Because of the Covid-19 pandemic, GrandVision (GV) no longer expects this year to achieve its medium-term objectives of an annual growth of at least 5 percent in revenue and Ebita. It noted that the business environment remains uncertain but the company is confident that it will complete its takeover by EssilorLuxottica within 12 to 24 months of July 19, 2019, when the deal finally made on July 31, 2019 was announced.
On March 25, the European Commission indicated that it plans to reach a decision on the anti-trust implication of Essilux’ proposed €7.2 billion takeover of GV by July 24. A notice on its website said that the Commission resumed its in-depth investigation on March 16, after stopping it for two weeks to obtain additional data from the two companies.
GV said it was unable to predict the impact of Covid-19 on its full-year results and announced the postponement of its annual general meeting to June 30 from April 24 in order to safeguard the health of its shareholders, management, board members and employees.
Meanwhile, the company said that its comparable sales rose in January and February by 5.5 percent and the trend continued to be positive in the first two weeks of March, thanks to growth in most of the group’s core markets. But, due to lockdowns in countries like Belgium, France, Italy, Poland and Spain, as well as restrictions in other markets, sales are now down by up to a high-double digit rate as compared to a year ago. The group stressed that its online platforms are showing “robust growth,” while representing a small part of its revenues.
To save money, GV has started to reduce operating costs by adjusting marketing activities and non-critical discretionary spending, reviewing procurement, optimizing working capital and trimming capital expenditures. Also, the group aware of governmental help in the form of possible tax payment deferrals and other public relief measures such as short-term unemployment schemes. It is also starting to re-discuss lease payments with landlords in countries where stores have been closed.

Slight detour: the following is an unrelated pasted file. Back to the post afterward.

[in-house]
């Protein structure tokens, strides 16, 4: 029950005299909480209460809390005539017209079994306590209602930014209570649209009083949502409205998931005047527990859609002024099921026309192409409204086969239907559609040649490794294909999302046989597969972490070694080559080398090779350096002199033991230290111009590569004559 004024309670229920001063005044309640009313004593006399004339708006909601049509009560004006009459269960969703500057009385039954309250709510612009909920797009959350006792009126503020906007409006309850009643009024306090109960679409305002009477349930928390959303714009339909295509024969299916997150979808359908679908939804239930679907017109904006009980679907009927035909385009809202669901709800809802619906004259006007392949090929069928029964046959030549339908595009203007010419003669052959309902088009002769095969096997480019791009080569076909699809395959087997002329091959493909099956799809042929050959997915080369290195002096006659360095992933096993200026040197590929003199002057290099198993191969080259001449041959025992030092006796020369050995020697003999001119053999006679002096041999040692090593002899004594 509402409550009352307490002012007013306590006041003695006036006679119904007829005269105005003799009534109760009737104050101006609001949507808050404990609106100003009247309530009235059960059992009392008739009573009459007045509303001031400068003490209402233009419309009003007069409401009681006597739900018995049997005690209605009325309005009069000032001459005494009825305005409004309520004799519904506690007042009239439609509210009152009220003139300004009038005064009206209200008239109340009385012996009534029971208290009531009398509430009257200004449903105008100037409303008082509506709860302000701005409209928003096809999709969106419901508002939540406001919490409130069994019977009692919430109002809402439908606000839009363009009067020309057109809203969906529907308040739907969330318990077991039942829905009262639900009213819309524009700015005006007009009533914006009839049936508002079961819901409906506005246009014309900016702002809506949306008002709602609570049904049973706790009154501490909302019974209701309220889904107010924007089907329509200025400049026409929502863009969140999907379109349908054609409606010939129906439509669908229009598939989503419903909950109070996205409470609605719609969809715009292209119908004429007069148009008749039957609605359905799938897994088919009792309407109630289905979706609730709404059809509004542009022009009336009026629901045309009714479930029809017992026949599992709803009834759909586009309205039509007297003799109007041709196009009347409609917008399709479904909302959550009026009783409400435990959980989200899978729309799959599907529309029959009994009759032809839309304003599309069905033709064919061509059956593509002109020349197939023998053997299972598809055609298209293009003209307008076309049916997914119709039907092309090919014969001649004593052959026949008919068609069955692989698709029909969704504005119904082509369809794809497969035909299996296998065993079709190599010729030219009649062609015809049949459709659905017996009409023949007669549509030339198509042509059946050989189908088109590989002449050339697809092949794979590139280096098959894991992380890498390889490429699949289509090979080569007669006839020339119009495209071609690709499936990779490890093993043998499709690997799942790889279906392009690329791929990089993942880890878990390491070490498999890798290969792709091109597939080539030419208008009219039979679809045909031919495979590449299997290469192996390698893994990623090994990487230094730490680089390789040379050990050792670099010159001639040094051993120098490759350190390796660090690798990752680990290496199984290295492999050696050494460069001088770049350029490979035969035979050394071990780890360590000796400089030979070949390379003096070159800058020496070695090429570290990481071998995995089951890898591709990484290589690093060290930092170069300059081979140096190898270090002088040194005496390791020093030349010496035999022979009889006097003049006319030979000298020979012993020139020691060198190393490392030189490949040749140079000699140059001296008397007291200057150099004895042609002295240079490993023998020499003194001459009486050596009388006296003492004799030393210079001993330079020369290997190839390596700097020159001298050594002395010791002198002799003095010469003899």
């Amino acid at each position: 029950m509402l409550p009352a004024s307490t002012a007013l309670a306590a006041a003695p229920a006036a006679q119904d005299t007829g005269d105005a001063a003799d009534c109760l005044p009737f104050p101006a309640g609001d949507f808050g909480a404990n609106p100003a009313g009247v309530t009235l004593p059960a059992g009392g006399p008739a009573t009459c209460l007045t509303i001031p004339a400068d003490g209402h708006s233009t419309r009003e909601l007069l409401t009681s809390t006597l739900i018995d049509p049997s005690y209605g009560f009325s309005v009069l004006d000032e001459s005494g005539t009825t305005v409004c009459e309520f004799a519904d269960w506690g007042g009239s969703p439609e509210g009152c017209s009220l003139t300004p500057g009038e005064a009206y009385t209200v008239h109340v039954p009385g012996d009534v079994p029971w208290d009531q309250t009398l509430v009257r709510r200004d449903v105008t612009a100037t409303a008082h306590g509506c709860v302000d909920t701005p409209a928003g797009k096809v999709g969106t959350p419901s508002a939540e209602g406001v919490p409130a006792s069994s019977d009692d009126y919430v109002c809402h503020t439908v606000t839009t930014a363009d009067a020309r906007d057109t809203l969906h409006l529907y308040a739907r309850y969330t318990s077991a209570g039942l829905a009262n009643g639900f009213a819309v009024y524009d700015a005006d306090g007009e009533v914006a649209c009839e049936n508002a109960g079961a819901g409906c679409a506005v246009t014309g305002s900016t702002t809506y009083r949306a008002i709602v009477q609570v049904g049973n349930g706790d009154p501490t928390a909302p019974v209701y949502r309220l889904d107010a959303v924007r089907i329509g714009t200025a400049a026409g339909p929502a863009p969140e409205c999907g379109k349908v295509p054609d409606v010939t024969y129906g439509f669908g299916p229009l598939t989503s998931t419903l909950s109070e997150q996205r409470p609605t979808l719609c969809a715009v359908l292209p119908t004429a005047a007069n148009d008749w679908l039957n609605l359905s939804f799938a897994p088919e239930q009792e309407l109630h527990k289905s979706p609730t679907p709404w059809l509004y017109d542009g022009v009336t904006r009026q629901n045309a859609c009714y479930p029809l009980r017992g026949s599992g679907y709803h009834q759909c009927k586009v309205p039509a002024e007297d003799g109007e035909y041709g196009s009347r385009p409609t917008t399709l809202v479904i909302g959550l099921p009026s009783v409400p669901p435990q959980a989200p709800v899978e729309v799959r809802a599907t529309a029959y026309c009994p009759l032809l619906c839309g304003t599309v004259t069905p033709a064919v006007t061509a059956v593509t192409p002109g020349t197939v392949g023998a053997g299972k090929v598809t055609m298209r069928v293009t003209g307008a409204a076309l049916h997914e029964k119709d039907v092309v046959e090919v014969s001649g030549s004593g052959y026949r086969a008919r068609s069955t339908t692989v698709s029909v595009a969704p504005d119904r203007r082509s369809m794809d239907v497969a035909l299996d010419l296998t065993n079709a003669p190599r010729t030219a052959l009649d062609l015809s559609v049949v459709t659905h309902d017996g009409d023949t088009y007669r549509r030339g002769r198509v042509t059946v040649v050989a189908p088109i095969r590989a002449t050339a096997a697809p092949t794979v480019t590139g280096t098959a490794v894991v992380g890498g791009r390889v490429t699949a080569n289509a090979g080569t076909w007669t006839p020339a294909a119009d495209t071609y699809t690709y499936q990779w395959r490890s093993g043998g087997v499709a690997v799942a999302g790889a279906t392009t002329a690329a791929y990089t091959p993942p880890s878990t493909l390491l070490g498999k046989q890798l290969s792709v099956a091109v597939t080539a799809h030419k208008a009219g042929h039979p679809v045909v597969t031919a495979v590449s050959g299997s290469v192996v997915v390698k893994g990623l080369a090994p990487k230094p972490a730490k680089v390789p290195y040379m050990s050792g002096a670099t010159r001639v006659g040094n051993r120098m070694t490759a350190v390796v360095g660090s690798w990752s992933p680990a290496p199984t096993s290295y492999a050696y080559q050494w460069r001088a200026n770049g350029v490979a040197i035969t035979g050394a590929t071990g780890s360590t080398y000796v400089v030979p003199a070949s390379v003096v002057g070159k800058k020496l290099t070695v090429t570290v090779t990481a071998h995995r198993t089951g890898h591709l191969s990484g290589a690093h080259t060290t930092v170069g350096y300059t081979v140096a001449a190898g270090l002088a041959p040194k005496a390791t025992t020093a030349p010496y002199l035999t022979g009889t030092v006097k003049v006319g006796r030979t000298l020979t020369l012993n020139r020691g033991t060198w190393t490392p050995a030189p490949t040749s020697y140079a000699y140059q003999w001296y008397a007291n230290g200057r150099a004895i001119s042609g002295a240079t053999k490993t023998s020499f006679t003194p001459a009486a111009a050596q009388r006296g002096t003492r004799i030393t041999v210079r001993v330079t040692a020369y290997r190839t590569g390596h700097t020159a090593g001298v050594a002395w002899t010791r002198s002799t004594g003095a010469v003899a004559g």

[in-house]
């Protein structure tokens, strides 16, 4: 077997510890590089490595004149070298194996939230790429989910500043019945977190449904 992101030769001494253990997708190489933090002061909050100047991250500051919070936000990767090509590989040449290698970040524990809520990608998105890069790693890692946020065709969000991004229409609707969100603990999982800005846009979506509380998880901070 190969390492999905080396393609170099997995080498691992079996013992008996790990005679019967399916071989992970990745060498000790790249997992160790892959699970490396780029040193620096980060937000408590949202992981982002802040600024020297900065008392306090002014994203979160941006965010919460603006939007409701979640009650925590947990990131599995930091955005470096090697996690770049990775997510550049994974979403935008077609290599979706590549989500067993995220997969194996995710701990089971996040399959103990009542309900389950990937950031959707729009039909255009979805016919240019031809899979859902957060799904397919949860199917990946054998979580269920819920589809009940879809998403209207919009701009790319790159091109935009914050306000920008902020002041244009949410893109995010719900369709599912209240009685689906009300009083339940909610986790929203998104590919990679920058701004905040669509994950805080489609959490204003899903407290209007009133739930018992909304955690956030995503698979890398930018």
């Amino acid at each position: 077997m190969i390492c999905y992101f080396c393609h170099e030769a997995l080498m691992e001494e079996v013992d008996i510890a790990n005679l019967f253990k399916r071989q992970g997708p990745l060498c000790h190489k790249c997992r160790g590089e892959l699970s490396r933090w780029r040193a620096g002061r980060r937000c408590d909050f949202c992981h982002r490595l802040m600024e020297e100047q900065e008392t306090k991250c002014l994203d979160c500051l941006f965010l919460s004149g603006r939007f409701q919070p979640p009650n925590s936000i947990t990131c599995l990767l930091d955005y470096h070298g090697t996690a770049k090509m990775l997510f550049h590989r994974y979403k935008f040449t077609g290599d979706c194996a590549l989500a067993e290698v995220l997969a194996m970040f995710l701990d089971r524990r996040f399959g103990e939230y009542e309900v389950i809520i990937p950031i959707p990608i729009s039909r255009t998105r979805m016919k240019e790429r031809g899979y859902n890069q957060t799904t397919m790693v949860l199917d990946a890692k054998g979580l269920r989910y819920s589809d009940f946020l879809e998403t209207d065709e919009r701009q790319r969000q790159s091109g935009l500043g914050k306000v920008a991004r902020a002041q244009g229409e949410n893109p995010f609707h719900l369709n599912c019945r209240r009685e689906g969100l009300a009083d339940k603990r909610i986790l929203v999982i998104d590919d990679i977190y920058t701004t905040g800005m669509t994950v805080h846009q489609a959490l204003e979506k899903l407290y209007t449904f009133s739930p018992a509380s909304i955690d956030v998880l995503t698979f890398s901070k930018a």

At the end of February, GV had a net debt of €750 million with borrowings of €894 million and cash and cash equivalents of €154 million, giving it “significant financial headroom” under its financing arrangements. It has a revolving credit facility (RCF) of €1,200 million set up with 15 banks and running until 2024. It can be renewed twice for one year. GV had drawn down €385 million from the RCF. A further €509 million was obtained in short-term flexible finance.
Based on a simulation of a 30-60 percent drop in revenues over a period of up to six months, GV is confident that it will finish the year with a net debt below €1,000 million. Under the takeover accord with LuxotticaEssilor, GV’s net debt has to remain below €993 million. Hal, the holding company that owns 76.72 percent of GV, has the right to inject capital into GV if its net debt exceeds the threshold set for the takeover.
GV finished 2019 with sales of €4,037 million, up by 8.7 percent at constant exchange rates, with comparable growth of 4.1 percent. E-commerce surged by 66 percent, thanks to the acquisition of Charlie Temple as well as growth at Lenstore and GV’s various retail banners.
Adjusted Ebitda increased by 4.7 percent to €604 million and attributable net profit fell by 18.7 percent to €178 million due to €63 million in non-recurrent items including a €21 million impairment on software. GV’s board is proposing a full-year dividend of €0.35 per share to its shareholders.